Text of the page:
Congressional Blue Dogs are commonly described as moderate or conservative Democrats, but it’s probably more accurate to describe them as deficit hawks. While they’re typically somewhat to the right of their Democrat brethren, their calling card is an insistence on balanced budgets, including stiff tax increases to close deficits.
So what’s a Blue Dog to do when your newly-elected president is calling for hundreds of billions in new ‘investments,’ with some estimates pegging the bill at $1 trillion in new deficit spending? Why, you grab any fig leaf you can find, and pretend it’s a victory:
Leaders of the fiscally conservative Democratic Blue Dog Coalition said today they have high hopes the Obama administration will join their fight to ultimately balance the budget by supporting legislation that would make the House’s pay/go rule a law. “We have had communications with the Obama administration and are encouraged by their commitment to fiscal responsibility over the long term, understanding that we have an economy that we have to revive here first,” Rep. Baron Hill, D-Ind., said on a conference call today. Hill, the group’s co-chairman for policy, added the Obama team has indicated it favors “statutory pay/go,” which would make the House budget rule a law and therefore more difficult to circumvent. Pay/go requires that any tax cut or entitlement spending increase be offset so the deficit does not increase.
Rep. Charlie Melancon, D-La., the group’s co-chairman for communications, said on the call that a well-written statutory pay/go bill would make it simpler to effectively allocate federal dollars. Without statutory pay/go, “you get into micromanagement of trying to find money every time you have a bill,” Melancon said. “We are hoping we can devise a pay/go … that will work over a long period of time as well as for the short term; or else every bill becomes laborious.” Melancon said the group’s preliminary discussion with Obama on pay/go should get into more details when lawmakers come back to work Jan. 6.
Both Hill and Melancon said they hope work on a bill will coincide with the roughly $600 billion economic stimulus package that Democratic leaders are developing and hope to have ready for Obama by his Jan. 20 inauguration. “Let’s also roll out … what we are going to do to pay for this thing as best we can without incurring any more debt than necessary,” Melancon said. “Let’s start look at all the programs that are out there; let’s start looking at the audit reports; let’s start determining what is well spent dollars and not well spent dollars, and as best we can, try and reinvest those dollars” before taking on more debt.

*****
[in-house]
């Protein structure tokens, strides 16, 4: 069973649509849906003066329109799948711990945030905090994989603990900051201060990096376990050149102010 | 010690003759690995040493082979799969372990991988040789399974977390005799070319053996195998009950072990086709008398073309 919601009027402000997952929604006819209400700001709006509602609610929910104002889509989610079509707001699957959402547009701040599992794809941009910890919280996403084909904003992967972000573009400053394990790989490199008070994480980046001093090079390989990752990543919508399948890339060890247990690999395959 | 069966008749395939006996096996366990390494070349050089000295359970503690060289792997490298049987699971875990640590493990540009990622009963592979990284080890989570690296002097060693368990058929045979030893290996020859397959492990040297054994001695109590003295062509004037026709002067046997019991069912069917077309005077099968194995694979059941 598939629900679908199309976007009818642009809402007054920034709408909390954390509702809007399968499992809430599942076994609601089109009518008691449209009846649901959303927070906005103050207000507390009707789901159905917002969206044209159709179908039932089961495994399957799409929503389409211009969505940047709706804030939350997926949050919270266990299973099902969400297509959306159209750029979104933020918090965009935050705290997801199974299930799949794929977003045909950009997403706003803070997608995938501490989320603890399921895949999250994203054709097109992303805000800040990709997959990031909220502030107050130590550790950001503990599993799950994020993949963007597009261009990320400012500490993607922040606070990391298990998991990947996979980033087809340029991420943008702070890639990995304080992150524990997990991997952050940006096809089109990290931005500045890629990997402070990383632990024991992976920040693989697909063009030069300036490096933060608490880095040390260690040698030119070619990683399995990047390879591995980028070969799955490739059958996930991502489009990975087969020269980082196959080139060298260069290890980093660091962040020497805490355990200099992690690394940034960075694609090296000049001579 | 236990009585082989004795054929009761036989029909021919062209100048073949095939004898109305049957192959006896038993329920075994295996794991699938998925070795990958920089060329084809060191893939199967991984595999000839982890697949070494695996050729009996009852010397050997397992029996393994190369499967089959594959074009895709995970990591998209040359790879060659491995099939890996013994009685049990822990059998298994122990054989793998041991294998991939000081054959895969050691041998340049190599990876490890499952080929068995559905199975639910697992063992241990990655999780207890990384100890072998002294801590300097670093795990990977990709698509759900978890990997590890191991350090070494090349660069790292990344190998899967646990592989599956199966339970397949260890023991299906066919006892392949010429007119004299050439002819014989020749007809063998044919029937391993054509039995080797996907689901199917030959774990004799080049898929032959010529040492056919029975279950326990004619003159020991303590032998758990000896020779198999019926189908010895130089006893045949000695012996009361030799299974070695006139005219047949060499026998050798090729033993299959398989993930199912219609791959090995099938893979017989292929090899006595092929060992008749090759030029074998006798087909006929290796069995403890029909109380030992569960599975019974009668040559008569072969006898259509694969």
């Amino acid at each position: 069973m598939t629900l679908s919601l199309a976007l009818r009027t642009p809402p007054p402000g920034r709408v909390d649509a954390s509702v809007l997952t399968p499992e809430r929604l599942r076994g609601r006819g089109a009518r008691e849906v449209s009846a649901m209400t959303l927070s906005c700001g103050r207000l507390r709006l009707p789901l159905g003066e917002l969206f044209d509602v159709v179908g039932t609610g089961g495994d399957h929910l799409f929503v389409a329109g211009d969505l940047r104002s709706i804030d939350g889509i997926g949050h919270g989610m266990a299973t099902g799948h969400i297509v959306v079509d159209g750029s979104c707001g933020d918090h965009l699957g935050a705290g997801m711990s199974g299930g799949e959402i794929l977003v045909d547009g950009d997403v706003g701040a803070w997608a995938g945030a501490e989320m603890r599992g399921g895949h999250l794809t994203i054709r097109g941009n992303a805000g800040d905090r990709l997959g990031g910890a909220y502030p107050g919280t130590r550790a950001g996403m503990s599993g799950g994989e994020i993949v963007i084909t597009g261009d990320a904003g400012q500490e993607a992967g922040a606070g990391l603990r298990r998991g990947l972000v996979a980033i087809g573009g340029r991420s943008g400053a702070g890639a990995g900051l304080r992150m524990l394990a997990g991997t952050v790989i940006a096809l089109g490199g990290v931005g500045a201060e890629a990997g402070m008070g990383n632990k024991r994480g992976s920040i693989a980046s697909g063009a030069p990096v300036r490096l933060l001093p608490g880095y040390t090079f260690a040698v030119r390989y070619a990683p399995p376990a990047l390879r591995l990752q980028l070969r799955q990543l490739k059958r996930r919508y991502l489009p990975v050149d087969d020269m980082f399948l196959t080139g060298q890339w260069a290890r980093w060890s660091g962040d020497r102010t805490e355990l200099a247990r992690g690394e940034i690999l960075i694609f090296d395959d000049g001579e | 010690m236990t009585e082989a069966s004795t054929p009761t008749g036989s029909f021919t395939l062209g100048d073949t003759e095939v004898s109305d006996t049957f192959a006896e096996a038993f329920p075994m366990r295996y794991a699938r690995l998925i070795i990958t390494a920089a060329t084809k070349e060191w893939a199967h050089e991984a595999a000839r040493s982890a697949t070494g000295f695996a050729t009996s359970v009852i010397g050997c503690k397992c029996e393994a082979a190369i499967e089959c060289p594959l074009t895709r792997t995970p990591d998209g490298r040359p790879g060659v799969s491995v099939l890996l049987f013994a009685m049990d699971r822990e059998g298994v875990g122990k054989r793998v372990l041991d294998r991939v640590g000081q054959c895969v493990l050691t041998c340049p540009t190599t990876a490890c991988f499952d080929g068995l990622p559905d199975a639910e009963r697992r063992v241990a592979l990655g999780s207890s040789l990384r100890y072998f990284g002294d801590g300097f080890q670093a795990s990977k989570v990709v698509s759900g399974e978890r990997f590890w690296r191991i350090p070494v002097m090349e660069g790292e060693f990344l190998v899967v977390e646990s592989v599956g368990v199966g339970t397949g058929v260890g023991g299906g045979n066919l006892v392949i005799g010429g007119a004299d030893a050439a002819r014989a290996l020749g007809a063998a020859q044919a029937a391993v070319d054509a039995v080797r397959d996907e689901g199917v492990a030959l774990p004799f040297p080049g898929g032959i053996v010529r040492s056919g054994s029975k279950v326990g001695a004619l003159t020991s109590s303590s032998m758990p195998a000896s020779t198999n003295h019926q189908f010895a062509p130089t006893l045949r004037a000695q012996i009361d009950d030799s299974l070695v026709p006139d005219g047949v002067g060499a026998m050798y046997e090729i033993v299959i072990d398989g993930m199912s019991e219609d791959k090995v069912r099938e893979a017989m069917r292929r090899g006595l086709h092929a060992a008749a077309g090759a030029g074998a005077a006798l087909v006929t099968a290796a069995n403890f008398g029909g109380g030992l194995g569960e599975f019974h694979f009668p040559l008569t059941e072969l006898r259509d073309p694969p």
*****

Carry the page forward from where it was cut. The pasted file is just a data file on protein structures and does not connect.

So the Blue Dogs claim that their goal is to balance the budget, an end which they pursue through rules that make it harder to expand a deficit. It’s hard to see how you can balance the budget when your first action is to give up the goal, but we’ll look past that right now.
They now quietly accept that they’re also giving up on reducing deficit spending for the foreseeable future (they seek fiscal responsibility ‘over the long term,’ once the economy has been ‘revived’). They mouth something about offsetting stimulus spending with whatever spending cuts can be found, and then present the coup de grace that’s supposed to save all face: a Pay/Go law — which President Obama is thrilled to cooperate on.
The Obama camp has moved the ball pretty far in a short while. It was just over two months ago that Barack Obama memorably promised a net reduction in federal spending. That promise was forgotten on election day, and now he has gotten the blessing of the Democrat deficit watchdogs to blow it to smithereens. And the promise of a pay-go law becomes even more meaningless when you consider that it isn’t worth the paper it’s printed on. After all, every spending bill that Congress passes becomes a law once signed, so the Blue Dogs’ pay-go ‘law’ is virtually meaningless.
It’s clear that Obama and the Blue Dogs have made a deal to ignore the deficit and the debt until some convenient date in the future — probably during the next Republican administration, or the next vote on a Republican proposal to cut taxes. When they cooperate on a plan to add a quick trillion to the national debt, they’ll piously claim that this is a one-time exception forced by circumstance, and anyway, the ‘Pay-Go’ law will rectify things in just a few years. This is Michael Moore swallowing a cake today, and justifying his excess by promising to start a diet in a week.
When members of the Blue Dog coalition return to their districts for townhall meetings, they need to get tough questions about their sudden conversion to massive deficits. Any Blue Dog who supports this approach has lost all credibility on the deficit and the national debt, and we ought to be sure to remind people of it the next time they try to claim the high ground.